What we discovered, was that our ideas were severely out of line with reality.

So what really caused the banking crisis and this current recession? One thing is blind optimism... I believe this mentality and the mentality surrounding the environmental debate are quite similar.

I need to note here that I may be making a couple foolish assumptions. I am not an expert on the environment or the economy, nor to I care to be. I'm simply making an observation and a link between two situations because a similar mental pattern correlates to both problems.

It may be that people do more to help the environment than I am actually aware, but, being a layman, I'll adopt the popular theory, which is that humans do a lot to harm the environment and our planet. Many link global climate change to human activities. Many give us only decades left on this planet, some give us more.

Here is what I'm going to say on this issue, having adopted this popular theory:

If we are going to continue using the earth's resources and land, let us realize that they are finite in quantity, though possibly replenishable. Our existence on this planet is not a right, it is a privilege. If we treat this world the way we have treated our finances, eventually our human system will collapse, the world will support us no longer. We will see deflation of people. The problem with this system collapse is that the recovery wont cost us in dollars, it will cost human lives.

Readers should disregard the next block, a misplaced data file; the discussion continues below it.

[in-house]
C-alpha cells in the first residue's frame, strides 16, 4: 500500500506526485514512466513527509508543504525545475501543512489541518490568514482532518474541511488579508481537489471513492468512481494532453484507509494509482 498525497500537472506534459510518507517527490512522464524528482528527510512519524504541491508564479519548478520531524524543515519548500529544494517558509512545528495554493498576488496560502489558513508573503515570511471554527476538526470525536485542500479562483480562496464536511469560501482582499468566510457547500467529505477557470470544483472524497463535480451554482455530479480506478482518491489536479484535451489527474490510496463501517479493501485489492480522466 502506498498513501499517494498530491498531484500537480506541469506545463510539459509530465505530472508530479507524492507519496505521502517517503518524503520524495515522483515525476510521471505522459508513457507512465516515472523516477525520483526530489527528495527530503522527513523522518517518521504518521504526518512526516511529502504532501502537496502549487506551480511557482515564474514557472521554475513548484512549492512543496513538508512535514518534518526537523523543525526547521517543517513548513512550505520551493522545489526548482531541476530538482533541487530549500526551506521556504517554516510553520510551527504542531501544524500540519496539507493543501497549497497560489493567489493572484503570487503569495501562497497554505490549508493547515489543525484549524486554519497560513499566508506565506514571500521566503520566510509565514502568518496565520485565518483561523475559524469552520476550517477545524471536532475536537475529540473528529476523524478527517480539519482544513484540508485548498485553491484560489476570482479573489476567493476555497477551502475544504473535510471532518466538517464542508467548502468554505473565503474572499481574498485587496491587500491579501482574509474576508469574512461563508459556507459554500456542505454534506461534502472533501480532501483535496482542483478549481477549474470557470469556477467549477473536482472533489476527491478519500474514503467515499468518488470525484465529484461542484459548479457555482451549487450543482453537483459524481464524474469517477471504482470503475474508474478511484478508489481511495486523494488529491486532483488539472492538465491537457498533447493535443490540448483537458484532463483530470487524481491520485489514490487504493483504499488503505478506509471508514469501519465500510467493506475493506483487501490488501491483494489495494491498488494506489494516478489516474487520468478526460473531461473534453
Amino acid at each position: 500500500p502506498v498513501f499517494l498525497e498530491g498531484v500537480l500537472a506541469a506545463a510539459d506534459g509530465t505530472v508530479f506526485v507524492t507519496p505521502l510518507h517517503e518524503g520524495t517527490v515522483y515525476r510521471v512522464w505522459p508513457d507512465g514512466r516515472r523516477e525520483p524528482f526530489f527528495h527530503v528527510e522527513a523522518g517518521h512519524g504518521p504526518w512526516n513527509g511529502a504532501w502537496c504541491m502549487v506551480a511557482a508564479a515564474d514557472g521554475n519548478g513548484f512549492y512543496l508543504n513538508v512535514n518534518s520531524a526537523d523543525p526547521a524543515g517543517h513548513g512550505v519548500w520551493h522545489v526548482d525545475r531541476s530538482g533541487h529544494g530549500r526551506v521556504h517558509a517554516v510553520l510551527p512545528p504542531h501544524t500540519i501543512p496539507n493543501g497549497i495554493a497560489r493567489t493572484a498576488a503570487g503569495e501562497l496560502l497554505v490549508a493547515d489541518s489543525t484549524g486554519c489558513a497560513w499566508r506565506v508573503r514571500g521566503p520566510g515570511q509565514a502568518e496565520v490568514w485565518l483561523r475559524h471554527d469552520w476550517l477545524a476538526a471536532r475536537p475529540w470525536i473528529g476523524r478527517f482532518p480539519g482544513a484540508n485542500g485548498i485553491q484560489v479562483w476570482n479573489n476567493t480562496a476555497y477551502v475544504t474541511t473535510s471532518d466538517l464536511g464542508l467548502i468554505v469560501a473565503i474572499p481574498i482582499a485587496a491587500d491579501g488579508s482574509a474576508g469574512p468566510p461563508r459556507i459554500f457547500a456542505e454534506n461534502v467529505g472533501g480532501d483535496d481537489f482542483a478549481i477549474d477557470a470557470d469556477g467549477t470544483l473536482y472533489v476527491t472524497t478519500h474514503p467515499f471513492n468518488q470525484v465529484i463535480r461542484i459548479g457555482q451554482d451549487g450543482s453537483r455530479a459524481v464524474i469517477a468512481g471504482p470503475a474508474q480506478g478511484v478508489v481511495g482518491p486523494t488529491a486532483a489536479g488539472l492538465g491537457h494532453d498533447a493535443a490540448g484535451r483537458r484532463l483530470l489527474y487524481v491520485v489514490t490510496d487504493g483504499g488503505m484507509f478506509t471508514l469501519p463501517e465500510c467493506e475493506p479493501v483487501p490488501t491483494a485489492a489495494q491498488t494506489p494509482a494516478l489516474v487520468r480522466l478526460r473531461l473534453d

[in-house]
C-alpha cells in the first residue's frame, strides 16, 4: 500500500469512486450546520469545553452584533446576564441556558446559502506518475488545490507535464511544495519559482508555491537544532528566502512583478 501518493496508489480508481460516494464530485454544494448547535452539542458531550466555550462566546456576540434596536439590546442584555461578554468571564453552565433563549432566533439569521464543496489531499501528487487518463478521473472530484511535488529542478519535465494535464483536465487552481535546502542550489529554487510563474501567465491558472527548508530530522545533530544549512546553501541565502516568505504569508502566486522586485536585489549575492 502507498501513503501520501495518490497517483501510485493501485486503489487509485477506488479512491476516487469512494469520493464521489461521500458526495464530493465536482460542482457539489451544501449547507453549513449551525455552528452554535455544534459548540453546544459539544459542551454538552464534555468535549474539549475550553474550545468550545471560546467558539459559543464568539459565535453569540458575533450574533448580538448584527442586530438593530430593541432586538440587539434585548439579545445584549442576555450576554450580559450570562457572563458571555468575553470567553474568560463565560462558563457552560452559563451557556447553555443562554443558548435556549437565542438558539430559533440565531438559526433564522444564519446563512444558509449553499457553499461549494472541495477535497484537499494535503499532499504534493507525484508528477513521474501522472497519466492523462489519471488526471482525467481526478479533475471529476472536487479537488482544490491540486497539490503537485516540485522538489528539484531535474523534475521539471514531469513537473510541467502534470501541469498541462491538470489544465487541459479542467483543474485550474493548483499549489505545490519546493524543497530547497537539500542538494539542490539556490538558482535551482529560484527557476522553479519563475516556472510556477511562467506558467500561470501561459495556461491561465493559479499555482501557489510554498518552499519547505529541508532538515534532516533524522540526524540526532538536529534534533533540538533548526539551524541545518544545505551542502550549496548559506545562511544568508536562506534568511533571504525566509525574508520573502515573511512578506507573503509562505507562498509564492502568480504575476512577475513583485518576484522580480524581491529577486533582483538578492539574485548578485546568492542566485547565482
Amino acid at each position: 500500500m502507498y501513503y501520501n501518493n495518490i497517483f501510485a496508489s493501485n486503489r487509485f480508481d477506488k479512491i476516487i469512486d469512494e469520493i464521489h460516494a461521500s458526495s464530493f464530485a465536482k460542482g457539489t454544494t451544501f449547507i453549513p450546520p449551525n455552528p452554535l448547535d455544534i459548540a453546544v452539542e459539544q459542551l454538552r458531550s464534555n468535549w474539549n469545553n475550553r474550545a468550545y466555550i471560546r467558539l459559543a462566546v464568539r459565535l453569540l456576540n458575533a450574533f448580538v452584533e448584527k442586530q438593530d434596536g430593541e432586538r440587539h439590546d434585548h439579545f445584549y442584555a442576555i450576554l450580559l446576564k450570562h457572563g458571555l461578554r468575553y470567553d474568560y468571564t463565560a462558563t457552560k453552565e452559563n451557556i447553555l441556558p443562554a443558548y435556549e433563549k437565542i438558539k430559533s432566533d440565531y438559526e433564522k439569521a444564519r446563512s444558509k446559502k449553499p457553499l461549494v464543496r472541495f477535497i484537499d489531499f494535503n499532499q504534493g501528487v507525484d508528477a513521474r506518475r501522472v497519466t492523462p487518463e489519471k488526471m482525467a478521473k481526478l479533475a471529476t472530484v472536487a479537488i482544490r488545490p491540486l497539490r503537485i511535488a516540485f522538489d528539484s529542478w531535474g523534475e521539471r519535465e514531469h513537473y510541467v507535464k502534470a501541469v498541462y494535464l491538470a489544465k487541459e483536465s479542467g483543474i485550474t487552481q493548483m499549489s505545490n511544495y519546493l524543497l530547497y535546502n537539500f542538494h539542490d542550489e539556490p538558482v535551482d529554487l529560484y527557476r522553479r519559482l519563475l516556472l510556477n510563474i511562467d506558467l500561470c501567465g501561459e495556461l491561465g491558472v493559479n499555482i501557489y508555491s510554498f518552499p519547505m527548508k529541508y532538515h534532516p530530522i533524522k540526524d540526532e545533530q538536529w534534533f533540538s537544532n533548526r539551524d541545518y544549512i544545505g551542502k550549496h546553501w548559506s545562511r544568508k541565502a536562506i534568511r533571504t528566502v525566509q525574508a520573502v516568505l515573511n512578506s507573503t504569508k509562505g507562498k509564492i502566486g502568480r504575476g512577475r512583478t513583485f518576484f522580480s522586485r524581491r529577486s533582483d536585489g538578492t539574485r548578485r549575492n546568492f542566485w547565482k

So what do we do? Do we try to avoid the problem and let the system correct itself? Do we allow ourselves to be consumed by each other?

I would argue that nihilism is not the answer, but I would also say that starting to be responsible now is not enough. David Deutsch argues that if scientists generally agree that it is too late for any preventative approaches to have much affect, then we need to adopt a mentality of "problem fixing", not "problem avoidance".

"If you get punched on the nose, the science of medicine doesn't consist of teaching you to avoid punches." -David Deutsch, an amazingly brilliant man